Good luck! 

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  • I think at 21 months he should be ok. But just keep an eye on it and maybe mention it to his pediatrician. I think my son was 3 and a half yrs old when we got him looked at. I thought he was fine but my mom mentioned it to me. After she said something I did start to notice it. He would get so mad at my dad when my dad didn't understand him. I took him to his pediatrician and mentioned something to her. We  were sent to check out his ears to make sure it wasn't a hearing issue. His hearing is fine. I was then sent to a speech therapist to evaluate him. They did say he had some issues with how he spoke. By this time he was already gonna be 5. I had issues with insurance so as soon as my son started school I took his eval papers with me when I met his teacher. We got him signed up for speech therapy at school while he was in kindergarten. I'm am glad to say that he is now in first grade and is exactly where he should be with his speech.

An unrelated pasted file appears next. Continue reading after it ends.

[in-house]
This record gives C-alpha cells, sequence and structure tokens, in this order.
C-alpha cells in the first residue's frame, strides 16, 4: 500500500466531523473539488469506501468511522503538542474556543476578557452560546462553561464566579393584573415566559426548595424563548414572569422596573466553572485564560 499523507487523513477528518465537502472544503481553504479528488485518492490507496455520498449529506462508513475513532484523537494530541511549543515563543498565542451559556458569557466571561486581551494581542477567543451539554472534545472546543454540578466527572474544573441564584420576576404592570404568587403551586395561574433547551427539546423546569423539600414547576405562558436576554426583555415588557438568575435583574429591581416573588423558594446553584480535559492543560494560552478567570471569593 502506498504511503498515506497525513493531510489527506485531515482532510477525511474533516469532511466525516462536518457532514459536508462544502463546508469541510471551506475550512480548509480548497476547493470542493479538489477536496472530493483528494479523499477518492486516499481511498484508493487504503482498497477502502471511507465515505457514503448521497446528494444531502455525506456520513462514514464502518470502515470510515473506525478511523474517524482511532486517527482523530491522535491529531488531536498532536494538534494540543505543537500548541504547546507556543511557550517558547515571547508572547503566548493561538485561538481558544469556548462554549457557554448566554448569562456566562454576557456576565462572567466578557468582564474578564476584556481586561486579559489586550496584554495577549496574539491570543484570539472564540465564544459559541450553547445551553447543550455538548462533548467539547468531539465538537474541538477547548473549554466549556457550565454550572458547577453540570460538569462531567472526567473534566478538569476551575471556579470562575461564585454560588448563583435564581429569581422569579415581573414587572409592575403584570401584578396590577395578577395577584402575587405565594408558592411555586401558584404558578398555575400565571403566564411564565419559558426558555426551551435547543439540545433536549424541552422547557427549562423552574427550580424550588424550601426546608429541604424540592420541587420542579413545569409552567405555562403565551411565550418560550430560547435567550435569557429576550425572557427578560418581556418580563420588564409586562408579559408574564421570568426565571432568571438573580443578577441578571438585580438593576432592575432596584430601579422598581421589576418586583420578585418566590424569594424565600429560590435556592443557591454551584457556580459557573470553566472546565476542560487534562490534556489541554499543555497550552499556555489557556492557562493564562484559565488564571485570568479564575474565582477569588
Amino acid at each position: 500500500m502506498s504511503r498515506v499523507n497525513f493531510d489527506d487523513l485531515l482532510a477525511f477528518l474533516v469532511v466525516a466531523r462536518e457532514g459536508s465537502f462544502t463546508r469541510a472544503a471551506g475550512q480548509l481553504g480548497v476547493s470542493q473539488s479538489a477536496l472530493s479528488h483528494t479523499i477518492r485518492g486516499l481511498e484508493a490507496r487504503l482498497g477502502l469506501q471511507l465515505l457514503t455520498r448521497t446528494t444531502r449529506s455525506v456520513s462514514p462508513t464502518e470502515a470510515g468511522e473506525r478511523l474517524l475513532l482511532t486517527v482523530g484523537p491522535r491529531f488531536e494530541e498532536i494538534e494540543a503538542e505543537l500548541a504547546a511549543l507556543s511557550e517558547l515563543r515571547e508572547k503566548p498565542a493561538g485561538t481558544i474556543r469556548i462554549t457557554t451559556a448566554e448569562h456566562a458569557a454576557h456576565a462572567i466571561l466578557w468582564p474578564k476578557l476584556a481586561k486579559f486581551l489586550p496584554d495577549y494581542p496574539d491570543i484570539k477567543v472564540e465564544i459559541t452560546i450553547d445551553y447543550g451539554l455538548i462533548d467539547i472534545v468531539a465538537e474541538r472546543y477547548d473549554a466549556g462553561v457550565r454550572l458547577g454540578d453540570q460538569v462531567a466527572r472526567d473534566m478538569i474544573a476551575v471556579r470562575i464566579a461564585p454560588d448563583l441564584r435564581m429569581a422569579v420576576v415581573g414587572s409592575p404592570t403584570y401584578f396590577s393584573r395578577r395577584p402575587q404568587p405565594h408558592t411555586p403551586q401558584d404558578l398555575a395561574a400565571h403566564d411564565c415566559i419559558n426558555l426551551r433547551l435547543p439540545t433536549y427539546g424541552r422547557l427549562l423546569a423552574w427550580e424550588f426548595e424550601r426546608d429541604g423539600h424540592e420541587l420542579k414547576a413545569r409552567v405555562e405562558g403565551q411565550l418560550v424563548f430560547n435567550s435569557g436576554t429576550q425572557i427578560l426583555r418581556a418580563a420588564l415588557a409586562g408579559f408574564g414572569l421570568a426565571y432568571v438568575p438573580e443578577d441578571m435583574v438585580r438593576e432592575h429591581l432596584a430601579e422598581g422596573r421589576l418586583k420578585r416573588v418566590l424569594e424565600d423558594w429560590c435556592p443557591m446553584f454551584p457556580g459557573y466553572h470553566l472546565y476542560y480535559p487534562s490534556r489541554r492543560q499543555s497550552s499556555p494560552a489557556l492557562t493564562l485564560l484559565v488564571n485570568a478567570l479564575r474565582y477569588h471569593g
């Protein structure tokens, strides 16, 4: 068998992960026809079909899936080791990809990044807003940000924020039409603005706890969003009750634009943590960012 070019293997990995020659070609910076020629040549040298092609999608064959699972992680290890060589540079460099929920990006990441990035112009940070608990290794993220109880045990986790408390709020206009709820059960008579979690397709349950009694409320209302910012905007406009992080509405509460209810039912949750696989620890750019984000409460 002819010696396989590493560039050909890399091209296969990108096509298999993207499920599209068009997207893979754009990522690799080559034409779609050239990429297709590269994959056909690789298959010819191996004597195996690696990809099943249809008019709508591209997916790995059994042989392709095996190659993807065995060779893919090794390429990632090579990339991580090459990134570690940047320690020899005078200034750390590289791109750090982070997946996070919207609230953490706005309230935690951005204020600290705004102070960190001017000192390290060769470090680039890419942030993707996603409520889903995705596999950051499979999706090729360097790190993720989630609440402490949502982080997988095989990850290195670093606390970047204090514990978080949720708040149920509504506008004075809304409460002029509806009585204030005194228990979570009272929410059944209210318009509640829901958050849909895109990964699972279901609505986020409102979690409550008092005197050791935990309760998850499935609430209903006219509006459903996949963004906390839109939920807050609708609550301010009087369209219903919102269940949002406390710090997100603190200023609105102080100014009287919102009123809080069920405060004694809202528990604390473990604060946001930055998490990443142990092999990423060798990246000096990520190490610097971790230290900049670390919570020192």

• I would be happy to answer your question (I also second pp about the special needs board, they have been a wealth of information for me and I post there as well) I noticed DS had a problem VERY early on. It began with basic gross motor skills like not rolling over at 8-9 months of age. Around this time I also started becoming concerned because he was not babbling...at all. As in he really made no sounds except crying, whining, and laughing. By his 12 month appt his pedi noted the lack of any vowel consonant babbling and wanted us to bring him back in a month. At 13 months we referred to speech therapy. It was determined that DS had a moderate expressive language delay as well as a possible oral motor planning delay and/ apraxia of speech. We now don't believe that he is apraxic, but the oral planning delay is a very real possibility. At his initial visit he was evaled at developing at a 3-6 month level. I was pretty devastated even though I knew he was very far behind. We received many similar comments about the " baby" stuff and I pretty much completely ignored it. My mommy gut was screaming that he needed a little extra help, and I was totally okay with that...like I told our friends and family " it is therapy, not surgery...and can only help him" We were assigned to a wonderful SLP that DS, DH, and all connect with. His progress has been awesome! In one month he has begun to play appropriately with toys, his attention spanned has lengthened considerably. He is babbling so much more and can approximate ball, cat, and can now say "no." I can't say enough good things about speech therapy! They will be more than happy to work with your dc in intonation and pronunciation. Again, it certainly won't hurt him and my DS seems to really enjoy going to speech. We go twice per week for 45 minutes each time. Hope this helps!